Norway’s resurgent Center Party promotes a “green” image and champions rural interests, but it puts a higher priority on use of the land than preservation of it. That’s how its political control of a small rural area southeast of Oslo succeeded in halting plans to preserve a portion of the capital’s eastern forest known as Østmarka.
A vast majority of all other other municipal jurisdictions bordering on Østmarka favoured creation of an “Østmarka National Park,” to preserve the last undisturbed, low-lying forest in Southeastern Norway. The City of Oslo, which owns most of the land that would have been included in the new park, was the locomotive behind the plan that also won support from the municipalities of Lørenskog, Rælingen, Oppegård and Ski.
The park plan was also strongly supported by the civilian booster group Østmarkas Venner (Østmarka’s Friends) along with many environmental organizations including WWF Norge, Greenpeace, Naturvernforbundet (Friends of the Earth), Natur og Ungdom (Nature and youth), Framtiden i våre hender (The Future in Our Hands) and, perhaps most importantly, Den Norske Turistforeningen (DNT), both nationally and its large Oslo chapter. DNT is the organization that promotes both preservation and recreational use of Norway’s vast and scenic outdoors.
Newspaper Dagsavisen reported that on the Oslo City Council, fully 55 of its members voted in favour of the Østmarka National Park plan, and only four against. In Rælingen, the vote was 30 in favour and five against.
But in the small rural municipality of Enebakk, which borders on Østmarka in the southeast and is home to sheep ranchers and farmers, the vote was 19 against and only eight in favour. Since all municipalities bordering on land proposed for preservation must agree, the vote in Enebakk where Center Party politicians have control was enough to torpedo the plan, at least for now.
“There’s no logic that just 1.5 percent of the affected residents can block the interests of an entire region,” complained Arnodd Håpnes of Naturvernforbund to Dagsavisen. “Enebakk has neither property ownership rights to this land (they lie with Oslo) nor any revenues from this area. Oslo owns it, and an overwhelming majority on the Oslo City Council want to make it a national park.”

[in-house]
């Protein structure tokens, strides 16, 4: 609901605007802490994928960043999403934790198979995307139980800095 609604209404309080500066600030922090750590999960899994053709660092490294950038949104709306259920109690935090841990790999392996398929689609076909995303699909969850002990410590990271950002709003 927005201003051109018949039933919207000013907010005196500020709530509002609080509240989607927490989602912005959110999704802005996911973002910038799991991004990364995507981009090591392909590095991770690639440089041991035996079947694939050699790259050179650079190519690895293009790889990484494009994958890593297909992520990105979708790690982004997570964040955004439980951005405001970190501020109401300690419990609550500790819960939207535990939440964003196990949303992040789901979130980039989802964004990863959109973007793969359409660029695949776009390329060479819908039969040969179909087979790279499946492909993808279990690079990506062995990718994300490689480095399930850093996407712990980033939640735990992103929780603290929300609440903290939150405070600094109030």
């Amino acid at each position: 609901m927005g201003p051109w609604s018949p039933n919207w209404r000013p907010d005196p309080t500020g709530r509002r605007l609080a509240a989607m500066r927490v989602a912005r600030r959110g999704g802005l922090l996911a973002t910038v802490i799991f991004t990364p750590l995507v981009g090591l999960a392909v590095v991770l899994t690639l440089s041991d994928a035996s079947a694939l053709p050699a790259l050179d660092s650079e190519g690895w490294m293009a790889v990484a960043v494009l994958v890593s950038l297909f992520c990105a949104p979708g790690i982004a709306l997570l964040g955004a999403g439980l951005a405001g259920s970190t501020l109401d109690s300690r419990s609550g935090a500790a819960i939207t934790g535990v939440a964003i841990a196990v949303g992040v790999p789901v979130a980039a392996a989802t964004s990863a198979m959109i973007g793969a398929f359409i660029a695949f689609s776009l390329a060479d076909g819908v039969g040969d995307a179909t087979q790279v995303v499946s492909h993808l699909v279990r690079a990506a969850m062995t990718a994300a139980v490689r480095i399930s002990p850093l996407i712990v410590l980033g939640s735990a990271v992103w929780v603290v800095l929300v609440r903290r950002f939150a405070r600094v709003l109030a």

Appeals to the Parliament have since fallen as well, after the Center Party won support from the two minority government coalition parties (the Conservatives and Progress Party) to vote against a proposal to let the majority rule on the issue and override the requirement for agreement from all bordering municipalities. A Progress Party spokesman claimed that since most of the land involved lies within Enebakk, it should have veto rights even though the land is owned by Oslo. A spokesman for the Conservatives agreed, claiming that it was “an important principle” that affected municipalities can in fact affect the plan. Both also pointed to other laws and regulations that already protect the area from development.
‘No need for new national parks in Norway’
The Center Party thus won, with its leader in Parliament, former Oil Minister Marit Arnstad, claiming that Norway “already has 44 national parks and nature preserves” and that’s enough, in the party’s opinion. It advocates only voluntary preservation of land as opposed to enforced preservation.
“We don’t seen any great need for new national parks in Norway,” Arnstad told Dagsavisen. As always, her Center Party also promotes local rights, making it only natural and correct, in its opinion, that the Enebakk vote could overrule those in Oslo and all the other bordering municipalities. Current Center Party leader Trygve Slagsvold Vedum also advocated developing more of the forests that surround Oslo for housing developments when he served as agriculture minister in the former left-center government.
The Center Party, meanwhile, also strongly opposes wolves in Norway and wants to severely limit the wolf population through hunting, even though wolves are categorized as a protected species. Wolves have been documented as having reappeared in Østmarka in recent years, and even though some have been shot and even poisoned, the ranchers of Enebakk have made it clear they want to get rid of wolves in their area because of the alleged threat they pose to free-grazing sheep. Establishment of a national park in the area would have further limited, if not banned, wolf hunts, and that in turn would endanger the Center Party’s constituents’ economic interests.